<snip>


I stand corrected :-)

As I say, I suspect that the chassis is probably not original, but I'm taking the carbs off anyway to replace both m/c's, and will have a look to see if there's anything on that part of the chassis.

Thanks for the info, @1owner69Elan!
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PostPost by: StressCraxx » Sun Jun 03, 2018 11:37 pm

1owner69Elan wrote:
I gather that the factory didn't put unit numbers on the chassis, so not sure why it's there.


The unit number on my original frame 69 S4 SE is on the chassis top flange just ahead if the right side motor mount:

7654AEEF-0DCB-4E74-ABBA-48A42E8365BA.jpeg


TJ,

Have a look at the chassis near the motor mount on the exhaust side. If it is an original chassis, the unit number is there. If it's a Lotus replacement chassis, there may be an "R" after the unit number.

Beautiful car! Congratulations!
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PostPost by: tjb0274 » Mon Jun 04, 2018 12:21 am

1owner69Elan wrote:

The unit number on my original frame 69 S4 SE is on the chassis top flange just ahead if the right side motor mount:


StressCraxx wrote:

Have a look at the chassis near the motor mount on the exhaust side. If it is an original chassis, the unit number is there. If it's a Lotus replacement chassis, there may be an "R" after the unit number.


Ok, so we've got one vote for right hand (carb) side, and one for left hand (exhaust) side :-)

Is this one of those things that Lotus were a bit haphazard about?
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PostPost by: tjb0274 » Mon Jun 04, 2018 12:48 am

Here's a pic of the number we found on the bottom of the chassis. Doesn't look anything like the stamped numbers others have posted, so I assume it has nothing to do with the factory and was added by a PO or workshop - maybe if/when they replaced the chassis.

The numbers are made up of stippled dots - I had to stare at it for a few secs before I could read it, but it's pretty clearly the same unit number as is on the compliance plate & the reg docs.

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I've sent it to Andy Graham just in case it means something, but he's away for the week, so interested if anyone has seen something similar before.

Hopefully I'll have time next weekend to have another look at the chassis, and maybe go chasing the body number on the firewall again - maybe rub the paint back and see if the body number appears.
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PostPost by: CBUEB1771 » Mon Jun 04, 2018 12:52 am

Foxie wrote:In my Alan Voigts T9 gearbox in the +2S, the slave cylinder is concentric, you can't see it ! Check where the clutch line goes.


My Voight conversion does not have an aperture in the bell housing for the normal clutch actuation lever nor the mounting boss for the normal, external slave cylinder. However there are other T9-to-Kent block bell housings that do support use of the normal, external slave cylinder, Kelsport for example. There is nothing to say that the PO could not have swapped the bell housing on a Voight conversion in order to use external clutch actuation. The concentric slave cylinders have great advantages such as reduced actuating force (pun intended). However servicing means taking the engine out. My Voight conversion has plenty of "goo" extruded from the join between the main case and the fifth gear housing, also from the join between the fifth gear housing and the tail housing. I suspect Voight did not make gaskets for these joins but just used a sealant. It appears that Voight makes his own fifth gear housing with a non-standard bolting pattern.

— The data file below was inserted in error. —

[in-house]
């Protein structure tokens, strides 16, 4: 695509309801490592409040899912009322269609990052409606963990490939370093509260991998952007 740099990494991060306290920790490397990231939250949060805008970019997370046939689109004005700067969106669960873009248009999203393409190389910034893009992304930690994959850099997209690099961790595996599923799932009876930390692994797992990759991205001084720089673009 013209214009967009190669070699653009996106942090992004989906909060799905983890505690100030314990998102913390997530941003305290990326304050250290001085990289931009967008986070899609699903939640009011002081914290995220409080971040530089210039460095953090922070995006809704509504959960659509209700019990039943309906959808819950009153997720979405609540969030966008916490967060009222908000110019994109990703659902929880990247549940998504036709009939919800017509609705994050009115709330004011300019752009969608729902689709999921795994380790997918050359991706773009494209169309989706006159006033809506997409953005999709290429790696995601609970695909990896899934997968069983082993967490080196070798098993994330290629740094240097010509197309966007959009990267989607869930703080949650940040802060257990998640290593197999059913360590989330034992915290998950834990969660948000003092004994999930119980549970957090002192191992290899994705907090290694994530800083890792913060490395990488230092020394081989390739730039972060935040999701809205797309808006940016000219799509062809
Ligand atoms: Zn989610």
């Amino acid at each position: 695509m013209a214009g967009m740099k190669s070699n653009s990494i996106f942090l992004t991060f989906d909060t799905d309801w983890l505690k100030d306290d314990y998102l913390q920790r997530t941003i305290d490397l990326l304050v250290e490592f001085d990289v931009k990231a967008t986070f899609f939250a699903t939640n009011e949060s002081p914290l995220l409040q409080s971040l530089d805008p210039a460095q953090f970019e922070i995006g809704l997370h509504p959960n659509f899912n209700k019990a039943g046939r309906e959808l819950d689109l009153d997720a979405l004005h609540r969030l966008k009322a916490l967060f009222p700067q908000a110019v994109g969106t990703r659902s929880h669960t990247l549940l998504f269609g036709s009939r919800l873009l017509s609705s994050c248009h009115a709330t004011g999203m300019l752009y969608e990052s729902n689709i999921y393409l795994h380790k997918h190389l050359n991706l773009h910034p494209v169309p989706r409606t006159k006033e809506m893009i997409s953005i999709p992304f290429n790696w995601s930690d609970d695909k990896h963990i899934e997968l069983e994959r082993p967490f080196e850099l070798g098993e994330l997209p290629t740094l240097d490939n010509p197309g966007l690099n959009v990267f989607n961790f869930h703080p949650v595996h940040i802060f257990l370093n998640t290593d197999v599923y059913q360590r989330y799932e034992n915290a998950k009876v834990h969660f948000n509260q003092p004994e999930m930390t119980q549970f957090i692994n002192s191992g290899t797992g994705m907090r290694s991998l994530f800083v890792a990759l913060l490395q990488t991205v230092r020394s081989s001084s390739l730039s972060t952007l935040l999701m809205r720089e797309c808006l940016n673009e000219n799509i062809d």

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PostPost by: rgh0 » Mon Jun 04, 2018 10:31 am

tjb0274 wrote:
1owner69Elan wrote:

The unit number on my original frame 69 S4 SE is on the chassis top flange just ahead if the right side motor mount:


StressCraxx wrote:

Have a look at the chassis near the motor mount on the exhaust side. If it is an original chassis, the unit number is there. If it's a Lotus replacement chassis, there may be an "R" after the unit number.


Ok, so we've got one vote for right hand (carb) side, and one for left hand (exhaust) side :-)

Is this one of those things that Lotus were a bit haphazard about?


They were also haphazard about the number on the chassis at all. Neither my Elan or plus 2 had a chassis number on the original chassis and my original Lotus replacement chassis for the Elan in 1979 did not have one either

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PostPost by: rgh0 » Mon Jun 04, 2018 10:38 am

tjb0274 wrote:.....

Hopefully I'll have time next weekend to have another look at the chassis, and maybe go chasing the body number on the firewall again - maybe rub the paint back and see if the body number appears.



The body number should appear in dymo tape that was stuck into the mould. it was located near the starter solenoid However finding it does not do much good as Lotus did not keep details of body number versus unit numbers.

Looking inside the doors, on the back of the glove box or the roof under the headlining you can often find the unit number in crayon.

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PostPost by: tjb0274 » Mon Jun 04, 2018 11:54 am

Thanks Rohan!

My guess is that there won't be a unit number on the top rails of the chassis - otherwise why add one on the chassis underside?

Good to have other places to look for the body number. I've seen what the dynotape looks like on Richard's paint-stripped S1 Europa. Hopefully it's there somewhere on my Elan.